|Previous Article||Next Article||FNPI Search||Home||Previous Year||Next Year||Year List|
Enfranchisement is an order of the Governor in Council, and comes about initially because of an application to enfranchise made by a registered Indian. That application is considered by the Minister who reports to the Governor in Council. The Minister reports that in his opinion the Indian is 21 years old or older and is capable of assuming the duties and responsibilities of citizenship, and when enfranchised will be able to support himself and his family and wife.
If satisifed with the application the Governor in Council may declare the Indian and his wife and minor unmarried children enfranchised. However if the Minister feels that the wife is living apart from her husband the wife and children with her are not enfranchised (until she "gets back" with her husband).
NO LIABILITY FOR HEALTH|
"The Federal Government has no statutory liability to give help to Indians in health matters. In other words, there is no law or treaty which binds the Federal Government in this respect. In years past, the provinces have not seen fit to extend to Indians all services available to other citizens. Indians, as individuals and as communities, have not always been able to provide for themselves. Legislation was therefore passed by the Federal Government to enable it to give financial assistance to those Indians in need. As other resources become available, the Federal Government expects that Indians will take advantage of them."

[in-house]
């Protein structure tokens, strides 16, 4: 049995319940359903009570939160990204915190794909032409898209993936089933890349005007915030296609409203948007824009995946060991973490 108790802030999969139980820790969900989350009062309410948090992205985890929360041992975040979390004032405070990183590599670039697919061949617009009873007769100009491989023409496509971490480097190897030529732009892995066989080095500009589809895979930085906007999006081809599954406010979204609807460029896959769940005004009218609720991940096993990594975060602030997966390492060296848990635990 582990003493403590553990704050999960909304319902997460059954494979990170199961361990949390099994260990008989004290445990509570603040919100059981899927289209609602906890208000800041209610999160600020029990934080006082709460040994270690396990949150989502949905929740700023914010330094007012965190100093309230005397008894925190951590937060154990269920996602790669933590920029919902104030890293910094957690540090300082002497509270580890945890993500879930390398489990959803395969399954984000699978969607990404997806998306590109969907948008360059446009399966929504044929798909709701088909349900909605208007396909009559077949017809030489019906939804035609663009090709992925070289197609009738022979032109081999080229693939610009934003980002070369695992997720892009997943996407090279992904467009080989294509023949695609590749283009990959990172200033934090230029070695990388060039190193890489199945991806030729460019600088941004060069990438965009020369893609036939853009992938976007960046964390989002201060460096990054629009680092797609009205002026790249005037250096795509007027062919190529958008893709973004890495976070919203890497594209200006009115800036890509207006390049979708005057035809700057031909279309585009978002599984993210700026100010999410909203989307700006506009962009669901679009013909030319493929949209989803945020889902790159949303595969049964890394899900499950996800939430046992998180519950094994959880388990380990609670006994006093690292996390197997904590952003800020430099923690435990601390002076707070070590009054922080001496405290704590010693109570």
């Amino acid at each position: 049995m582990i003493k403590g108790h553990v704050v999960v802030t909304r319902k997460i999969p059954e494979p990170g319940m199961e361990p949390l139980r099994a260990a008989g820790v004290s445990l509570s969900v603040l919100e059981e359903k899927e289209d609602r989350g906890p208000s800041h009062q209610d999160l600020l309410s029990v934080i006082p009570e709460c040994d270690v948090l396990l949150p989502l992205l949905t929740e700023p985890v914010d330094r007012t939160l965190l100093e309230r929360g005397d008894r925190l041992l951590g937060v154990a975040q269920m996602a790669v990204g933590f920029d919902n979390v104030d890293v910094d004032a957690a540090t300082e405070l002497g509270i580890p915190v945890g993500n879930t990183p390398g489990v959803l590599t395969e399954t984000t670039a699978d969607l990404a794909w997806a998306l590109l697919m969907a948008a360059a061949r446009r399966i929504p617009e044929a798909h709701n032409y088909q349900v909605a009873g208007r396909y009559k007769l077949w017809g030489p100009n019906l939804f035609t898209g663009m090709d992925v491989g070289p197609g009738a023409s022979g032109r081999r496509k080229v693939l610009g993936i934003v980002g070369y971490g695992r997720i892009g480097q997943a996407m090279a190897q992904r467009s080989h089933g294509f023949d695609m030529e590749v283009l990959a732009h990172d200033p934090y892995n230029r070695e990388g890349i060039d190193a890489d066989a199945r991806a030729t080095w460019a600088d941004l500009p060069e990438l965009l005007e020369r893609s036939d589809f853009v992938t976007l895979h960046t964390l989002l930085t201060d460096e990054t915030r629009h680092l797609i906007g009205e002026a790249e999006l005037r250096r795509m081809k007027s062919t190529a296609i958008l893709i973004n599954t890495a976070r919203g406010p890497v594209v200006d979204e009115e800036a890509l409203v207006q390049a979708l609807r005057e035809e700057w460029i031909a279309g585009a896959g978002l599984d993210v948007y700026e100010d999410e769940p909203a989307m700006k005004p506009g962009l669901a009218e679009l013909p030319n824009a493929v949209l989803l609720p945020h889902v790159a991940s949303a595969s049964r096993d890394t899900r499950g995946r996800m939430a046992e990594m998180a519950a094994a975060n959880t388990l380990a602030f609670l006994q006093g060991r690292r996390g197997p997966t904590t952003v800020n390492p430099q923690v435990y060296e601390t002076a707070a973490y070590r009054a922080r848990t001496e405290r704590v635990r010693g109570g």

Quoted from "A Health Plan for Indians of Canada" prepared by the Medical Services Branch of the Department of National Health and Welfare in 1968.
Enfranchisement of Married Woman:
If the Minister reports to the Governor in Council that an Indian woman married a person not an Indian the Governor in Council may declare that woman enfranchised as of her marraige date.
And on the recommendation of the Minister the Governor in Council may declare that all or any of her children are enfranchised.
Result: A person is not enfranchised unless his name appears in an order by the Governor in Council stating he is enfranchised.
Sale of Lands of Enfranchised Indians:
A person who is enfranchised is "deemed not to be an Indian" for the purposes of the Indian Act. He is no longer subject to the provisions of that Act. Furthermore, when enfranchised an Indian must give away or sell to the Band or to a Band member any home or land or improvement which he was in lawful possession of, and he must do so within 30 (thirty) days or the home is offered for sale to the highest bidder.
If there is no bid and the property remains unsold for six months from the date of offering for sale then the property reverts to the Band subject to payment at the discretion of the Minister to the enfranchised Indian from Band funds of such amount for permanent improvements as the Minister may determine.
An alternative exists - when the enfranchisement order is given the Governor in Council may with Band Council consent, order that any lands within the reserve of which the Indian was in lawful possession formerly, shall ceased to be Indian Reserve's lands.
The enfranchised Indian can then occupy those lands for 10 (ten) years and must pay to the Band funds such amount per acre for the lands as the Minister considers to be the value of the land. At the end of 10 (ten) years title of the land is given to the enfranchised person.
Enfranchisement of Band:
An entire Band may apply for enfranchisement. If in such a case the Minister so reports to the Governor in Council, submitting the Bands proposed plan for division of Band funds and lands among the members. If the Minister believes the Band can manage their own affairs as a municipality the Governor in Council may approve the plan and declare all Band members enfranchised.
In order to make such an application 50% plus 1 (one) band elector must consent, I.E., signal at a meeting their willingness to enfranchise in this manner.